DSS Director Christian J. Schurman said:  “DSS demonstrated its commitment to protecting the integrity of U.S. travel documents and the rights of foreign nationals visiting the United States.  We will continue to pursue those who abuse domestic worker visas to manipulate and exploit their employees for personal gain.  DSS’s strong relationship with our law enforcement partners and the U.S. Attorney’s Office for the Southern District of New York, continues to be essential in the pursuit of justice.”

According to the allegations in the Complaint unsealed in White Plains federal court[1]:

From approximately 2006 up to 2016, JAIDI and ESTRELLA conspired with an individual not named as a defendant in the Complaint (“CC-1”) to fraudulently procure visas for at least seven Filipino domestic workers (the “Domestic Workers”).  CC-1 is a diplomatic agent accredited to the Permanent Mission of the Kingdom of Morocco to the United Nations (the “Moroccan Mission”) with the rank of Ambassador.  From approximately 1980 through approximately 2016, CC-1 and JAIDI were married.

In order to fraudulently obtain visas for the Domestic Workers, JAIDI and CC-1 caused the Domestic Workers to submit visa applications containing materially false statements and to submit fraudulent employment contracts in support of those visa applications.  ESTRELLA – who is JAIDI’s brother and who resides in the Philippines – helped recruit several of the Domestic Workers in the Philippines to work for JAIDI and CC-1 in the United States and instructed the Domestic Workers to make false statements in their visa applications and to officials at the U.S. Embassy in Manila.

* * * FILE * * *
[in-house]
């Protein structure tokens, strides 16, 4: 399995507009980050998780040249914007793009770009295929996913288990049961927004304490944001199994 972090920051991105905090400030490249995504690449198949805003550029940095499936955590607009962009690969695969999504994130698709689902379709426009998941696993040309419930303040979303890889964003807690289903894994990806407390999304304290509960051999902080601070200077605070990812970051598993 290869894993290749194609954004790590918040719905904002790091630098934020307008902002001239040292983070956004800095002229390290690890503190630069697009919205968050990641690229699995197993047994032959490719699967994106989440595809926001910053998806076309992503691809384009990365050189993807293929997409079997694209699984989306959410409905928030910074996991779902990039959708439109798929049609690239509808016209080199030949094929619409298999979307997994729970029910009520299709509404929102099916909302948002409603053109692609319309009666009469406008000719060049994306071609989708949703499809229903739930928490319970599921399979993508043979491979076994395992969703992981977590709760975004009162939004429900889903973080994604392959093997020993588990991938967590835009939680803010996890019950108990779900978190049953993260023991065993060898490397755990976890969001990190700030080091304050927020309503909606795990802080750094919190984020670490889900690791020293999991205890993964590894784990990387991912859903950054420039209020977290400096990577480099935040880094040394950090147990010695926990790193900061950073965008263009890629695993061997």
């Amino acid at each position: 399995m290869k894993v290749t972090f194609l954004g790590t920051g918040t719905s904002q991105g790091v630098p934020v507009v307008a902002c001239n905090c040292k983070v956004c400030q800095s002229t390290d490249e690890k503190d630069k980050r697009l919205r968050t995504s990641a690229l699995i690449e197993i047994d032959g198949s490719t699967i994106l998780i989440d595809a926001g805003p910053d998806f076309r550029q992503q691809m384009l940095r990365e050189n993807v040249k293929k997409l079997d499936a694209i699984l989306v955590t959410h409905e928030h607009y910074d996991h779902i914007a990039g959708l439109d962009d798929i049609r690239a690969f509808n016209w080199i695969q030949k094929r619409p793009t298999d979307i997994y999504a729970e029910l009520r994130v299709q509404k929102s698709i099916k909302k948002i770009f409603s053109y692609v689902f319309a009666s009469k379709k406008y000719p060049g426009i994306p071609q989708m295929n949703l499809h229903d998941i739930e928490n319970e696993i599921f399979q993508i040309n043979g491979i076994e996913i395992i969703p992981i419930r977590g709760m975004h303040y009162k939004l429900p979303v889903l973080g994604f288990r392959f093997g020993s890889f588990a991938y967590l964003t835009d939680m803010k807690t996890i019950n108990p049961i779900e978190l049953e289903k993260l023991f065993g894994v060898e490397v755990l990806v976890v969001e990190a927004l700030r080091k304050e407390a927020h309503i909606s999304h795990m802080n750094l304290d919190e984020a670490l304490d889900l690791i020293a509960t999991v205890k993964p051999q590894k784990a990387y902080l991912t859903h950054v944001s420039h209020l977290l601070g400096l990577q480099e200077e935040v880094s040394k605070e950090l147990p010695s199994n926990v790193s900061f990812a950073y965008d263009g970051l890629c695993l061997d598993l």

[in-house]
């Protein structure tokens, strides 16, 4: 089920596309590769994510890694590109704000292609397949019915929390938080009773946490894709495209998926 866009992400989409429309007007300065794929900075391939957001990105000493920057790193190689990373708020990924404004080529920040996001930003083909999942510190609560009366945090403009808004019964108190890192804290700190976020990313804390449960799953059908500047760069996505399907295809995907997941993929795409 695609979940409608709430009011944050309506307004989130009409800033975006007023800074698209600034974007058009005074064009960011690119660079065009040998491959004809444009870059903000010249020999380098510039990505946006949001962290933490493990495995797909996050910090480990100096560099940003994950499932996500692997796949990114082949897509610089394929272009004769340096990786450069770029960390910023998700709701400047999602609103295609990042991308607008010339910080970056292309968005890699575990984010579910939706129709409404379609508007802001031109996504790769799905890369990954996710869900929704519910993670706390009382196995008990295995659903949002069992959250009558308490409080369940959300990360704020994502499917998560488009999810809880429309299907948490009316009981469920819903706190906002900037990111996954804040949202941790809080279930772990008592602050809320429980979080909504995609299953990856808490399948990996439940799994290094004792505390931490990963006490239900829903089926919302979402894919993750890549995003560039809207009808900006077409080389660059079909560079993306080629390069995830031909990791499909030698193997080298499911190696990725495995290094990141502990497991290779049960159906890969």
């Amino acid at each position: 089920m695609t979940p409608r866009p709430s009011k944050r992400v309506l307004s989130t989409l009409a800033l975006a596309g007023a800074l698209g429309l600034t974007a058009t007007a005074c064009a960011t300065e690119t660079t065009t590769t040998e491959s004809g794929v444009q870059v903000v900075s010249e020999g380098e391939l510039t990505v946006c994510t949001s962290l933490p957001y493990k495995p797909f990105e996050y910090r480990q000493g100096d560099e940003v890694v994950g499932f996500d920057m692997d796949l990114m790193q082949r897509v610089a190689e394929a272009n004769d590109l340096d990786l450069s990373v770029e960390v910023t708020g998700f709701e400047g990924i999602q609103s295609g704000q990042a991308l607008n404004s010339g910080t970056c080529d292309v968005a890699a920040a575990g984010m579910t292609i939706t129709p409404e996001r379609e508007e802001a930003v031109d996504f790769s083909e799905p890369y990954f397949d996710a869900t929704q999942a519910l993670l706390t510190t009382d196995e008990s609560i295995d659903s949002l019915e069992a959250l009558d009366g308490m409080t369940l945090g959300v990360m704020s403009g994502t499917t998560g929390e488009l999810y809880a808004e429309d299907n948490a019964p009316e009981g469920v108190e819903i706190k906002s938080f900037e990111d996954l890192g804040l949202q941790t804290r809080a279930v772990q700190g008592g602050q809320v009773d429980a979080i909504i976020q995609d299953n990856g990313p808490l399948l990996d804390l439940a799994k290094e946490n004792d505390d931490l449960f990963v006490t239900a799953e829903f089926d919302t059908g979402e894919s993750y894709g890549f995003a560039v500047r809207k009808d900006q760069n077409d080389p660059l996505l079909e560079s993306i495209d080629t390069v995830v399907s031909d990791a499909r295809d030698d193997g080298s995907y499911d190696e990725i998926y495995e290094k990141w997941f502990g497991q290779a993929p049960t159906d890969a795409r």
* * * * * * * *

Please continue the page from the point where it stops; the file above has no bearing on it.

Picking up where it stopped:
In particular, ESTRELLA, JAIDI, and CC-1 caused five of the Domestic Workers to falsely state in their visa applications that they would be employed as secretaries, administrative assistants, or technicians at the Moroccan Mission or at the Consulate General of the Kingdom of Morocco in Manhattan.  In addition, ESTRELLA, JAIDI, and CC-1 caused each of the Domestic Workers to submit fraudulent employment contracts to the State Department in support of their visa applications.  The fraudulent employment contracts also overstated the Domestic Workers’ salaries, understated their hours, and falsely guaranteed benefits, including, among others, sick leave, dental insurance, and medical insurance.